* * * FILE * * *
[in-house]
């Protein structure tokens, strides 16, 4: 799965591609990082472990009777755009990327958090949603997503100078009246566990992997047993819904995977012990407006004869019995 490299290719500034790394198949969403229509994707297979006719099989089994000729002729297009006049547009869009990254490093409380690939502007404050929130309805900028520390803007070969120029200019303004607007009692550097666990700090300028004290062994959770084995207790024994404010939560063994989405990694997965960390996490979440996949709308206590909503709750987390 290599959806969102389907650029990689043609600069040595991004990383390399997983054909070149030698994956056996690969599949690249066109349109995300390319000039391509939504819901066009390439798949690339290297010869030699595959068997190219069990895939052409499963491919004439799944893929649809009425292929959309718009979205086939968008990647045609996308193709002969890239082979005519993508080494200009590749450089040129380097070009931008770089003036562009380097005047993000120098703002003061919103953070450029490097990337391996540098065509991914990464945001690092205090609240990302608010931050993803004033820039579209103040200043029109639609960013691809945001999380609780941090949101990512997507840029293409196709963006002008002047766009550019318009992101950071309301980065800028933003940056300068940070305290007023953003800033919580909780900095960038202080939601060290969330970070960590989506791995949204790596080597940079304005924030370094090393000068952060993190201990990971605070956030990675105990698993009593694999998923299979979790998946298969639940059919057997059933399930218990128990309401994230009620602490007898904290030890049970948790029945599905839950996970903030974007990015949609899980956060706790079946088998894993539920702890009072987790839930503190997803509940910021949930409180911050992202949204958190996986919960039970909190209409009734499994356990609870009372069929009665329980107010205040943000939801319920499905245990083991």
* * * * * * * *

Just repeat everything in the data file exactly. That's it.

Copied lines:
[in-house]
């Protein structure tokens, strides 16, 4: 799965591609990082472990009777755009990327958090949603997503100078009246566990992997047993819904995977012990407006004869019995 490299290719500034790394198949969403229509994707297979006719099989089994000729002729297009006049547009869009990254490093409380690939502007404050929130309805900028520390803007070969120029200019303004607007009692550097666990700090300028004290062994959770084995207790024994404010939560063994989405990694997965960390996490979440996949709308206590909503709750987390 290599959806969102389907650029990689043609600069040595991004990383390399997983054909070149030698994956056996690969599949690249066109349109995300390319000039391509939504819901066009390439798949690339290297010869030699595959068997190219069990895939052409499963491919004439799944893929649809009425292929959309718009979205086939968008990647045609996308193709002969890239082979005519993508080494200009590749450089040129380097070009931008770089003036562009380097005047993000120098703002003061919103953070450029490097990337391996540098065509991914990464945001690092205090609240990302608010931050993803004033820039579209103040200043029109639609960013691809945001999380609780941090949101990512997507840029293409196709963006002008002047766009550019318009992101950071309301980065800028933003940056300068940070305290007023953003800033919580909780900095960038202080939601060290969330970070960590989506791995949204790596080597940079304005924030370094090393000068952060993190201990990971605070956030990675105990698993009593694999998923299979979790998946298969639940059919057997059933399930218990128990309401994230009620602490007898904290030890049970948790029945599905839950996970903030974007990015949609899980956060706790079946088998894993539920702890009072987790839930503190997803509940910021949930409180911050992202949204958190996986919960039970909190209409009734499994356990609870009372069929009665329980107010205040943000939801319920499905245990083991």